Firstly, the dyes themselves may affect the behavior of the system; they cannot necessarily be considered to be non-involved indicators, as Fuchs demonstrated in different circumstances. (Fuchs 2010 p399) Indeed, Knoblauch & van Bel (1998) themselves found that introducing RH-160 into living sieve-tube elements appeared to lead to a thick layer of parietal protein being deposited onto the sieve plates after an hour (ibid Fig 4F), suggestive perhaps of a minor damage response.
Secondly, although Pollack and colleagues (references as above) demonstrated that all the solutes tested in their experiments were excluded by the EZ layer, it should be verified in laboratory experiments based on Pollack’s model that the exclusion principle also applies to the fluorescent dyes used in the phloem experiments before reaching firm conclusions based on the use of these dyes.
Thirdly, the optical lensing effects of the system when viewed in longitudinal profile may themselves distort the picture such that the dyes merely appear to occupy the whole lumen whereas they may not actually do so. Transmitted light and fluorescence emanating from inside the sieve-tube will necessarily be scattered by the non-planar geometry of the liquid and surroundings.
And lastly, the effect of illuminating the system during the experiment cannot necessarily be discounted. As Knoblauch & van Bel (1998) found, laser illumination itself caused a damage-like reaction and the authors warned against the use of unlimited laser radiation for the study of living cells (ibid p47). In the current context involving postulated charge-separated layers in the sieve-tube elements, the effect of photo-ionization induced by the experimental illumination could prove deleterious to the hypothesized Canal Transport Model.
Nevertheless, if the dyes are subject to exclusion by hydrophilic surfaces and do indeed demonstrate uniform distribution throughout the undisturbed and unaffected lumen then the recirculatory feature of the proposed model would be in doubt. However, the principle of reduced solvent transmission through the pores would not be affected if it is also found that the solutes do not exert significant drag on the solvent molecules and so are able to move relatively independently of the bulk solvent. (See section b. below).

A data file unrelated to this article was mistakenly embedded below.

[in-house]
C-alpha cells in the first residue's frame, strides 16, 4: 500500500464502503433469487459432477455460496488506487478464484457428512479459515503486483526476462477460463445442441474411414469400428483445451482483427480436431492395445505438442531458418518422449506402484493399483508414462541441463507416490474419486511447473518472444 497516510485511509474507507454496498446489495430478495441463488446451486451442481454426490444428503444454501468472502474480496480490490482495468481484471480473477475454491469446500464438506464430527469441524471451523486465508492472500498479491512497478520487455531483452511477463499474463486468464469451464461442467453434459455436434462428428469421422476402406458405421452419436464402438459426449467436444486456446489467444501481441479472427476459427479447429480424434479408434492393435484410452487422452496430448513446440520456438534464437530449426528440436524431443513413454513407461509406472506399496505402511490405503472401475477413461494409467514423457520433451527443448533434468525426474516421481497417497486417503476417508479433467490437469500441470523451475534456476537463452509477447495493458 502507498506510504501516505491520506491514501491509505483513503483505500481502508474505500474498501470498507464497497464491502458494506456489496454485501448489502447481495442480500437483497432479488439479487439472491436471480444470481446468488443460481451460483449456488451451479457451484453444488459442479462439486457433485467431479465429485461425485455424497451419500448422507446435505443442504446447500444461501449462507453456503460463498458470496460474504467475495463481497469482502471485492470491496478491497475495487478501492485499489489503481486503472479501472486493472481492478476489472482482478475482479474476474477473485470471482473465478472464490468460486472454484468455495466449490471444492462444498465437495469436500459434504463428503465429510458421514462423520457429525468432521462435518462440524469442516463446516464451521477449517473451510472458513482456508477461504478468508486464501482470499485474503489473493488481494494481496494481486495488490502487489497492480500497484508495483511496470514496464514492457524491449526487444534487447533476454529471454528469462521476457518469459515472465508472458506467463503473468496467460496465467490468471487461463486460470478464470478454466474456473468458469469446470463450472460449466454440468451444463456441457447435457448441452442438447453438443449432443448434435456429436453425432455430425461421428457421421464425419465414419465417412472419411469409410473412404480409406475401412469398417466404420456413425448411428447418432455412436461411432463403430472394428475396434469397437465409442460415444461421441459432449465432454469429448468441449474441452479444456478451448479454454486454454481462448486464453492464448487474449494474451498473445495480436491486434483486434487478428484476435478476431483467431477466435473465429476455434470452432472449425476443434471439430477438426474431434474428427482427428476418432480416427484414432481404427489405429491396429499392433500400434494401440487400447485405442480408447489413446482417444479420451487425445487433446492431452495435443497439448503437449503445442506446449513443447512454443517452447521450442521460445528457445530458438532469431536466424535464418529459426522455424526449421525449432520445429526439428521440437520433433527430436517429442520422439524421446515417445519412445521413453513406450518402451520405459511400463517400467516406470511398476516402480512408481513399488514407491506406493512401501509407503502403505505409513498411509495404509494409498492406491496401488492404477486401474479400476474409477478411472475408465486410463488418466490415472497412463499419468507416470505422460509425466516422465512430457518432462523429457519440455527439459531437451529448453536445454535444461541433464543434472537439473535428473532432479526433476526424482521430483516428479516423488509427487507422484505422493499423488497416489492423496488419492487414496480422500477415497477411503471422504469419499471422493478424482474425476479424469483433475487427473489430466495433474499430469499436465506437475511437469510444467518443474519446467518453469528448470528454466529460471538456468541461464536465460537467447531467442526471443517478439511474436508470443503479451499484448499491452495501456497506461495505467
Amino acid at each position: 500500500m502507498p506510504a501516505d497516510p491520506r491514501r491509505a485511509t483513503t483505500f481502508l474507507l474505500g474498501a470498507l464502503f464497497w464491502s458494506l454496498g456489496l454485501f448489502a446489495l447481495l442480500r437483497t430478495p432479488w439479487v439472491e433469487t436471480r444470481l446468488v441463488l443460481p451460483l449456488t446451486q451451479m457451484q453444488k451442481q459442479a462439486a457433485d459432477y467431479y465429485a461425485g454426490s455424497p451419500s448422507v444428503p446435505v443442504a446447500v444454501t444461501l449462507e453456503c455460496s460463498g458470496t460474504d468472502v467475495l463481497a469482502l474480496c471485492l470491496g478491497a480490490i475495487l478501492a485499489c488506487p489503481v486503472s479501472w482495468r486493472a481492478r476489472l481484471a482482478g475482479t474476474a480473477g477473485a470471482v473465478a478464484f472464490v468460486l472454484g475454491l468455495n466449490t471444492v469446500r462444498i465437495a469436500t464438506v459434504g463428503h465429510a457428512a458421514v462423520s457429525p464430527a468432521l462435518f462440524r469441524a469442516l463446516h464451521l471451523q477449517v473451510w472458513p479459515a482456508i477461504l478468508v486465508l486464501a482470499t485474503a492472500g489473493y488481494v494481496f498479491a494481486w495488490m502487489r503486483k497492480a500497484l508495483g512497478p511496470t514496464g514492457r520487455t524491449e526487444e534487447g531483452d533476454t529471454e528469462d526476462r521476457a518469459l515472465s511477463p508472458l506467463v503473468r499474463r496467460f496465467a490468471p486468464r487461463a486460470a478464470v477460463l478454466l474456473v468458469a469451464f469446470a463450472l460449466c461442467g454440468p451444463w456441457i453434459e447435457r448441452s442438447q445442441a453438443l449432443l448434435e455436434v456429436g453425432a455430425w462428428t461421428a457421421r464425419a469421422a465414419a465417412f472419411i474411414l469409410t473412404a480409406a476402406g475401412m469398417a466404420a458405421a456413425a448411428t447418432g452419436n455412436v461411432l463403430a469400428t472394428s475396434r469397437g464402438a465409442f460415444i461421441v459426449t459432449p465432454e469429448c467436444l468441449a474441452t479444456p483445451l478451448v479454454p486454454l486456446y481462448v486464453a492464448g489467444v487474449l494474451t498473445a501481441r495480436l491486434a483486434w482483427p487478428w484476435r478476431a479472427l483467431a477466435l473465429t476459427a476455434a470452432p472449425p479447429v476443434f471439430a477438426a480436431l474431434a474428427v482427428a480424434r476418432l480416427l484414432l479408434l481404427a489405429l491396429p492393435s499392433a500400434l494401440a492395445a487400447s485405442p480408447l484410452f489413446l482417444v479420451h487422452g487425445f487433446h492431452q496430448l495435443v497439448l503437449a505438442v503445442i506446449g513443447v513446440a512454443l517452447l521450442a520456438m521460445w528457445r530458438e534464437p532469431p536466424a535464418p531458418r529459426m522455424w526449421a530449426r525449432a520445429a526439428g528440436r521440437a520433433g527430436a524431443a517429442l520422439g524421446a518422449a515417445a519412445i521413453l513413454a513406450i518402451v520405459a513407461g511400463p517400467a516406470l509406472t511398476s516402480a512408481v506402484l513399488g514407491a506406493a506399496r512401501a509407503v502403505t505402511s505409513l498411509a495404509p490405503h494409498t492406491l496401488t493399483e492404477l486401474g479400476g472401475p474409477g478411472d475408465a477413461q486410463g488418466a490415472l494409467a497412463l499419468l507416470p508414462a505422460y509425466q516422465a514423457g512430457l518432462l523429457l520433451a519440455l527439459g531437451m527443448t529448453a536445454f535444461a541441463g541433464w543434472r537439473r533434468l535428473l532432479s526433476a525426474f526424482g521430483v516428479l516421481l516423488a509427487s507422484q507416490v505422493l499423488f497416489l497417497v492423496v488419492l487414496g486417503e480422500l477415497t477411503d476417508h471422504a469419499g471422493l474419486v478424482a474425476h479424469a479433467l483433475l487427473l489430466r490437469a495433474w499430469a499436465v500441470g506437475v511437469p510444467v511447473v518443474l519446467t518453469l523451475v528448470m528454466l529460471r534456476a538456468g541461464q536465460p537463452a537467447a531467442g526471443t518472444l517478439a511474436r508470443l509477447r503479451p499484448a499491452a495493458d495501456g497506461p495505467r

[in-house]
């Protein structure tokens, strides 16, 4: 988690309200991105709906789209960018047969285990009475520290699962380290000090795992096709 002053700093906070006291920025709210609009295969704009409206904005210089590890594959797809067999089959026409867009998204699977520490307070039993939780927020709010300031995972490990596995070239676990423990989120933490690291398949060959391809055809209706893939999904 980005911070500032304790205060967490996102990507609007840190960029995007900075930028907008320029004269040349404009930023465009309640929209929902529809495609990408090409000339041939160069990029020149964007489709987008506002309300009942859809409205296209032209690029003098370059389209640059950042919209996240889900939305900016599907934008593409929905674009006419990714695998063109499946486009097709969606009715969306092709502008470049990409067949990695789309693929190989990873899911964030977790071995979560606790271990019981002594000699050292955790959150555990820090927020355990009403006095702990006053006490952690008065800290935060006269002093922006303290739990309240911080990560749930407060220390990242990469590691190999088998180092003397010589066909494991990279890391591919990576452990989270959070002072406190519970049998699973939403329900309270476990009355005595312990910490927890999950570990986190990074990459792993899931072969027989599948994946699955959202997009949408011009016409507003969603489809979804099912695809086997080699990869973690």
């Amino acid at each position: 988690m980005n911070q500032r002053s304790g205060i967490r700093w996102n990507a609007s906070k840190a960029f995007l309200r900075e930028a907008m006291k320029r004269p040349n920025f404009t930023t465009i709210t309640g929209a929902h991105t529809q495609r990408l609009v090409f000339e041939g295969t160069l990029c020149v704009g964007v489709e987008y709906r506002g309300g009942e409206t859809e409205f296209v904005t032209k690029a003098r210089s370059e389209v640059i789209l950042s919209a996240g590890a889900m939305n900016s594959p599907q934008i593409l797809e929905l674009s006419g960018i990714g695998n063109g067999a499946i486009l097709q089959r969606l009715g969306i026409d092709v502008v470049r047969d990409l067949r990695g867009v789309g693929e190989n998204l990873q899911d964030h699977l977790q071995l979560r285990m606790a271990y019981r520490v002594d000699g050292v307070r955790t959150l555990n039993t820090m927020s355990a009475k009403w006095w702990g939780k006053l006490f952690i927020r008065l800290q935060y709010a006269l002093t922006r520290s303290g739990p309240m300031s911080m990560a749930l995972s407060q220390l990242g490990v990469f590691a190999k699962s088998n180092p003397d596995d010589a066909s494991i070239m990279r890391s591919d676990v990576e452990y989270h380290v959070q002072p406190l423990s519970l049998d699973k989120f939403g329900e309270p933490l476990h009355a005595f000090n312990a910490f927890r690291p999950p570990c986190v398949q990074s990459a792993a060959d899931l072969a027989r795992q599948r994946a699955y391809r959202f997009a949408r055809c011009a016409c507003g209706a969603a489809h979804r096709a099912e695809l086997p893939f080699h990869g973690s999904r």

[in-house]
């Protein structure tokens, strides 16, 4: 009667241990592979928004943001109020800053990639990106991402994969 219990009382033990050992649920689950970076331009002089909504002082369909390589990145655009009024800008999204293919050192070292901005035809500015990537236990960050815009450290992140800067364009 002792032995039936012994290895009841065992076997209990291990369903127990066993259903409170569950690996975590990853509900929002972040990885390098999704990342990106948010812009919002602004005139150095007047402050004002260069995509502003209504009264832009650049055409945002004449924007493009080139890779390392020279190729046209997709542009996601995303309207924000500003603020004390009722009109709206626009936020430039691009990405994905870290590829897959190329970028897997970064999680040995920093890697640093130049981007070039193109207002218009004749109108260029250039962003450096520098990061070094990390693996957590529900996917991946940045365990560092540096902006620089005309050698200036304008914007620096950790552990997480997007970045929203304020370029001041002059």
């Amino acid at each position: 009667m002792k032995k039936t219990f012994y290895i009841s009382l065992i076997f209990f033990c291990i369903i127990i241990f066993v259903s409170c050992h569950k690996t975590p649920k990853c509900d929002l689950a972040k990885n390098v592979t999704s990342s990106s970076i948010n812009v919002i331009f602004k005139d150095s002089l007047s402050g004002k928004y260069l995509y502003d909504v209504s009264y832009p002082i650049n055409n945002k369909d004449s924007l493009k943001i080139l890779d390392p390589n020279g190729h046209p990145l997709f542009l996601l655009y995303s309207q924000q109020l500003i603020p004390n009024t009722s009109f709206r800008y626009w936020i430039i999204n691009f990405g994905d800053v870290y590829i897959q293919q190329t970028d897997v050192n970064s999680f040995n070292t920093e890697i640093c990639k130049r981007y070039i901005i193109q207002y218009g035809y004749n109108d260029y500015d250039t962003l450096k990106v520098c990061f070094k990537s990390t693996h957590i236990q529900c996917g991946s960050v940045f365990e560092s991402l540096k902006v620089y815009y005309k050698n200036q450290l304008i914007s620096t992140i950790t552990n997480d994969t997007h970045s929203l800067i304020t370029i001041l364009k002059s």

If, however, these contra-indications to an Annulus and Core arrangement can be resolved then the EZ layer mechanism may offer the possibility of explaining bi directional flow as a type of recirculatory mechanism.
b. A driving mechanism for “accelerated diffusion” of solutes within individual sieve-tube elements
To recap, the postulated arrangement in each sieve-tube element is as follows: all the solutes are assumed to act as positively-charged molecules. The solutes may be concentrated into a core region which is surrounded by an Exclusion Zone annulus formed adjacent to the sides of the lumen.
This would result in the core region having a net positive charge while the EZ layer may retain its usual negative charge. If the total charge in the two zones is numerically equal then the sap will be charge-neutral overall.
Figure 2 below is provided for reference and visualization of the concept. Note that the relative cross-sectional areas of the annulus and core will depend on the thickness of the Exclusion Zone, the percentage of solvent passing through the sieve-plate pores with the solutes, and the velocities of flow in the annulus and core themselves, none of which can be determined theoretically and may in fact be variables depending on the solute concentration. Nevertheless, as a first approximation it is reasonable to suppose that the cross-sectional areas of the EZ annulus and the core are of a similar size.
If we ignore for the moment any components of the OGPF and recall that the observed flow rate is apparently dependent on the sucrose concentration gradient, let us consider what happens when sucrose is delivered via a sieve plate at the upper end, say, of a sieve-tube element.
Due to the increased sucrose concentration at the upper end, a charge gradient will develop along the core of the element which will start to drive the charged sucrose molecules along the core by Coulomb repulsion. The other positively-charged solutes will also contribute to the net force. Each positively-charged molecule will drag a number of neutral water molecules with it in a manner similar to electro-osmotic flow (Fensom & Dainty 1963, p689; Fensom et al. 1965, p453). As an indication of the order of magnitude of the expected effect, when electric fields were applied to an excised vascular strand from the petiole of the water plant Nymphoides peltatum, Fensom & Spanner estimated the efficiency of viscous forces as 100 water molecules per ion (Fensom & Spanner 1969, p328).
A: Annulus and Core flow in two consecutive sieve-tube elements.
B: Solutes approaching sieve plates.